King Angus MacFergus was the leader of a combined force of Picts and Scots who were confronted by a much larger force of Angles and Saxons from the south. He had gone on a raid into Northumberland and was being pursued by some angry warriors. On the evening before the battle King Angus prayed for a victory and promised to make St Andrew the patron saint of Scotland. He said, "I promise not to make malicious comments about my mother-in-law again. I’ll pay back the money I owe the bishop. I'll brush my teeth everyday. And I'll never leave the toilet seat up again when the wife has visitors over for her Tupperware party." St Andrew was crucified on a diagonal cross and the legend says that his bones were brought over to the town that is now known as St Andrews in Fife. The next day the clouds appeared in the shape of a diagonal cross. The blue azure represents the sky. The soldiers following King Angus were heartened and went on to win The Battle of Athelstaneford in the belief that god was on their side. From then on the Saltire became the national flag of Scotland. It is the oldest national flag still in use in the world.
At the highest point in Edinburgh Castle is St Margaret's Chapel. It is one of the oldest buildings in Scotland and is still used for weddings and services. During Scotland's Wars of Independence (1296 - 1328) King Robert the Bruce and his followers were gradually regaining the castles previously occupied by the English. In order so that the English would not be able to come back and occupy the land so easily they knocked down each castle. When the Scots recaptured Edinburgh Castle most of the main buildings in it were demolished except for St. Margaret's Chapel. That is one reason why it has stood for nearly 1000 years.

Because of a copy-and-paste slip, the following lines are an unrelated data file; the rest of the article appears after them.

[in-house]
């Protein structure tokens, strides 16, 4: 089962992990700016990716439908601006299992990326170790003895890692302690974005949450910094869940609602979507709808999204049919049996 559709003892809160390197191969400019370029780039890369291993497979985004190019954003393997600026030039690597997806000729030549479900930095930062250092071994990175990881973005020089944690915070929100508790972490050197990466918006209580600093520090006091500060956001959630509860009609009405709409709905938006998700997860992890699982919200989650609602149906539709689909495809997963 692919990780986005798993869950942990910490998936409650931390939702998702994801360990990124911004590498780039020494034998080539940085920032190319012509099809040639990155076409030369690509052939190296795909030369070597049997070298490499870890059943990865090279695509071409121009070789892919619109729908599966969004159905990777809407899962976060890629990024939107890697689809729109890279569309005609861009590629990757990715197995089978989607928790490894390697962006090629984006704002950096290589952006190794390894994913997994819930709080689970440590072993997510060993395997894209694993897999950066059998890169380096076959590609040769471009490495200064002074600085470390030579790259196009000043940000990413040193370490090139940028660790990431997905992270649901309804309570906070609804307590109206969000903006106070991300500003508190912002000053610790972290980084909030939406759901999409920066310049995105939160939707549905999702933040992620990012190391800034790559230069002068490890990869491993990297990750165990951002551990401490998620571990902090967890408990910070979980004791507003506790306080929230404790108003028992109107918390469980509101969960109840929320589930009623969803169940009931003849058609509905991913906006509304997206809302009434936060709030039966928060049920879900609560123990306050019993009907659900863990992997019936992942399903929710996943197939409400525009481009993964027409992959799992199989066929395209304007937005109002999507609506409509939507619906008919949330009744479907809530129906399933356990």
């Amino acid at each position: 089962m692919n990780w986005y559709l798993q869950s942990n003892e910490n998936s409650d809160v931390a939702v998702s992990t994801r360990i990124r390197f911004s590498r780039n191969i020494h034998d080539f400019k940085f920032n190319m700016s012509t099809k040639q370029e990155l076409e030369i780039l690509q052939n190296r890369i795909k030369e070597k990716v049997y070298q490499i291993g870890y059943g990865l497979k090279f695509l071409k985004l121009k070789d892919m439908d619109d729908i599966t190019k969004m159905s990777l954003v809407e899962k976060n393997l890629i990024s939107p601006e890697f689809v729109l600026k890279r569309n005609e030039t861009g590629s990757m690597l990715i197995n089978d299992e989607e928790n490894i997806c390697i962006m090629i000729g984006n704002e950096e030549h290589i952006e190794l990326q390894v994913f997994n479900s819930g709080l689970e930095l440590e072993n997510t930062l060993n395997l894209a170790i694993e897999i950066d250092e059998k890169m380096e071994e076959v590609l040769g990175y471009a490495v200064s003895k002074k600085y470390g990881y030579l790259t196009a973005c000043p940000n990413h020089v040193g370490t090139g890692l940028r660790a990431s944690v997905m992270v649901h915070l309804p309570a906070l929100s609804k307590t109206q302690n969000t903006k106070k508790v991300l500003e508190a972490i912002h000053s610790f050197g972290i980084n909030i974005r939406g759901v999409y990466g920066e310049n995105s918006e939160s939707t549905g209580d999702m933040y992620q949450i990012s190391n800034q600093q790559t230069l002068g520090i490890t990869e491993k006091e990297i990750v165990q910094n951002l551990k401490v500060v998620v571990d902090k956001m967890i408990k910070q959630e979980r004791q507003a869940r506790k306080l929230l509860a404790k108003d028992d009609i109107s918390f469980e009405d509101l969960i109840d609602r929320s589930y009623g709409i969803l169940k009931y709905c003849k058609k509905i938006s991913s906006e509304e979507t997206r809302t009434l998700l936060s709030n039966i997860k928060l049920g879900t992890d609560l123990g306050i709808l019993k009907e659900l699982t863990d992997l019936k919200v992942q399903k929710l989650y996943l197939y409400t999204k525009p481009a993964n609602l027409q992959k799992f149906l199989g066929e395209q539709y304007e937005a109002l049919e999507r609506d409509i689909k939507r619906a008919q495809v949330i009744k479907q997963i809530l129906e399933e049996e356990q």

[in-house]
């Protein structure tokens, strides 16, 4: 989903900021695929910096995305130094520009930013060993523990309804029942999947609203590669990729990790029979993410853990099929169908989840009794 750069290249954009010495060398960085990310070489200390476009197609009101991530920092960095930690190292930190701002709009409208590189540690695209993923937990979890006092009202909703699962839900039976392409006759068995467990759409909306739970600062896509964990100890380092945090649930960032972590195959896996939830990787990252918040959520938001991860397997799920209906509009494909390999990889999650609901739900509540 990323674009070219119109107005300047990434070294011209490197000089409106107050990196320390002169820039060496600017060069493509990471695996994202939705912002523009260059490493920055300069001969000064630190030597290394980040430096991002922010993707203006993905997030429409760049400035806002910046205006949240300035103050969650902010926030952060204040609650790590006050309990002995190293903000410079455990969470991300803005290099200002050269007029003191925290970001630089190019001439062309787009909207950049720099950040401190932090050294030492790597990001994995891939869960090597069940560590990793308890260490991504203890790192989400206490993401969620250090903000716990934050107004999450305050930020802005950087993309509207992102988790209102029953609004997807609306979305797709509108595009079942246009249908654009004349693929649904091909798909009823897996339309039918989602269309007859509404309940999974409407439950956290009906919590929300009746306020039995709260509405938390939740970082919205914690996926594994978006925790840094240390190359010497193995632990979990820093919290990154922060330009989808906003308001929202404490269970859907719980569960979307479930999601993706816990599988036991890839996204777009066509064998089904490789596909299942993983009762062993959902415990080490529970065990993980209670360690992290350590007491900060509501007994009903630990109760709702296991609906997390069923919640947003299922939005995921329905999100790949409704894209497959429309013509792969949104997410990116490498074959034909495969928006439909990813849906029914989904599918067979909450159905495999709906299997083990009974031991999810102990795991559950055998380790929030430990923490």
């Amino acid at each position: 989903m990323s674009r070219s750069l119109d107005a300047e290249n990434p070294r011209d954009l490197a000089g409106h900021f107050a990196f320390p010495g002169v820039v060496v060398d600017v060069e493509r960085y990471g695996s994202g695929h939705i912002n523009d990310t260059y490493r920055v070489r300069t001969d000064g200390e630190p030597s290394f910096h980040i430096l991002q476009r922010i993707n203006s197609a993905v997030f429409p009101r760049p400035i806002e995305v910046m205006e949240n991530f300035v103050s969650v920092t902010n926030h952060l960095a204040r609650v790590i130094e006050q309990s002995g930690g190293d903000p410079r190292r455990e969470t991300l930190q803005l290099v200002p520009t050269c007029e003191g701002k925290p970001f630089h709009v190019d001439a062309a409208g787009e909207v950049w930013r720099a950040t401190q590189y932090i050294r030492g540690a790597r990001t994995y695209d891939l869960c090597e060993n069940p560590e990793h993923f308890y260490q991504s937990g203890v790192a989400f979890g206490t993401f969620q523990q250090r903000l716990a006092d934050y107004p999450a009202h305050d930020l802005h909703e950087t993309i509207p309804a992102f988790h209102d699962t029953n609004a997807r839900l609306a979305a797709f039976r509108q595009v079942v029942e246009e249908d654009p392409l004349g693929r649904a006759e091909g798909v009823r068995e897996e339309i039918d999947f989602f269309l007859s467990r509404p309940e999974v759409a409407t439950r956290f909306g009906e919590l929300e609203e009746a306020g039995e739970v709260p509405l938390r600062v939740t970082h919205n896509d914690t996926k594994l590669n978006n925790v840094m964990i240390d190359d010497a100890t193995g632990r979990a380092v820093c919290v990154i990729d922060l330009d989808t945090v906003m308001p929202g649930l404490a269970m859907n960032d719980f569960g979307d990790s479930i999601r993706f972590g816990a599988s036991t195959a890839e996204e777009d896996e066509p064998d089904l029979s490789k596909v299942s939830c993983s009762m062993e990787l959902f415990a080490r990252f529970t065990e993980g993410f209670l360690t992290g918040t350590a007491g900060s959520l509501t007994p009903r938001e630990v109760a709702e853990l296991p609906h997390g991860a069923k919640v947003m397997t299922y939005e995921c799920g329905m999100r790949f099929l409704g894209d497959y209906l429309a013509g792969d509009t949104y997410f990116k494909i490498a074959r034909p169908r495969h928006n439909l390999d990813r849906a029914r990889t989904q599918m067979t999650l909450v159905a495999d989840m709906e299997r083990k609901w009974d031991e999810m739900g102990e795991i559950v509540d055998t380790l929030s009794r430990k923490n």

Queen Margaret lived during the time of William the Conqueror and the defeat of King Harold at The Battle of Hastings in 1066 and the subsequent Norman invasion of England. According to the Beaux Tapestry, King Harold died at The Battle of Hastings with an arrow through his eye. The Witan, a council of nobles, clergymen and high ranking members of the public from Anglo-Saxon England, named his successor as Edgar Aetheling. Edgar's sister was Margaret. Edgar looked to Scotland for help in regaining the English throne from William I, and the King of Scots at that time was Malcolm (Canmore) III. King Malcolm wanted in on the action and married Margaret. Along with this marriage came many dispossessed Saxon nobles into the Scottish Court. King William sent three failed expeditions to Scotland before eventually coming himself to make terms with King Malcolm at The Treaty of Abernethy. William had the larger Army and Malcolm agreed that William would be his Overlord as well as giving up his eldest son Duncan by his first wife Ingibiorg. Malcolm did this to avoid losing his kingdom altogether, and many subsequent English monarchs, at various times, have claimed to be Overlord of Scotland - A bone of contention ever since. Almost as soon as William turned his back south Malcolm began raiding and harassing the north of England by burning towns and taking bondsmen and bondswomen (slaves). It was an uneasy time between the two kingdoms. Malcolm was killed in a raid into Northumberland at Alnwick Castle along with his heir, Edward. It is said that when Margaret heard the news she died of sorrow a few days later on 16th November 1093.